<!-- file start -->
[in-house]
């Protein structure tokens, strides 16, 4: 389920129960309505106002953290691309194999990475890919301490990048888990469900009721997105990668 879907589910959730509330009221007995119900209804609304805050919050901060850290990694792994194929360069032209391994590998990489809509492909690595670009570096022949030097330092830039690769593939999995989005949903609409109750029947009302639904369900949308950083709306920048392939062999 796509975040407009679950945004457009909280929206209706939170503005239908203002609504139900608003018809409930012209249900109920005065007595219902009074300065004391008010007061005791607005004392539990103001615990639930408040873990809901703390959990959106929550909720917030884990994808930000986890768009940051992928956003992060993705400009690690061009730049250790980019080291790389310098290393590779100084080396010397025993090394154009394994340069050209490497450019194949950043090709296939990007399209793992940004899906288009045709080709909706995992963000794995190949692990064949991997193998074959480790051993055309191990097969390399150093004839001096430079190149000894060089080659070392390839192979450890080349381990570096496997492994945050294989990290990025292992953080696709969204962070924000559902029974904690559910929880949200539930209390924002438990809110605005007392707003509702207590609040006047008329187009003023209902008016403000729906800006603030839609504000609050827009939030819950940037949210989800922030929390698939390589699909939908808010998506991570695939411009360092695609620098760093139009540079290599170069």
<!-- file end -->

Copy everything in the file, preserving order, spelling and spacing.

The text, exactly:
[in-house]
């Protein structure tokens, strides 16, 4: 389920129960309505106002953290691309194999990475890919301490990048888990469900009721997105990668 879907589910959730509330009221007995119900209804609304805050919050901060850290990694792994194929360069032209391994590998990489809509492909690595670009570096022949030097330092830039690769593939999995989005949903609409109750029947009302639904369900949308950083709306920048392939062999 796509975040407009679950945004457009909280929206209706939170503005239908203002609504139900608003018809409930012209249900109920005065007595219902009074300065004391008010007061005791607005004392539990103001615990639930408040873990809901703390959990959106929550909720917030884990994808930000986890768009940051992928956003992060993705400009690690061009730049250790980019080291790389310098290393590779100084080396010397025993090394154009394994340069050209490497450019194949950043090709296939990007399209793992940004899906288009045709080709909706995992963000794995190949692990064949991997193998074959480790051993055309191990097969390399150093004839001096430079190149000894060089080659070392390839192979450890080349381990570096496997492994945050294989990290990025292992953080696709969204962070924000559902029974904690559910929880949200539930209390924002438990809110605005007392707003509702207590609040006047008329187009003023209902008016403000729906800006603030839609504000609050827009939030819950940037949210989800922030929390698939390589699909939908808010998506991570695939411009360092695609620098760093139009540079290599170069």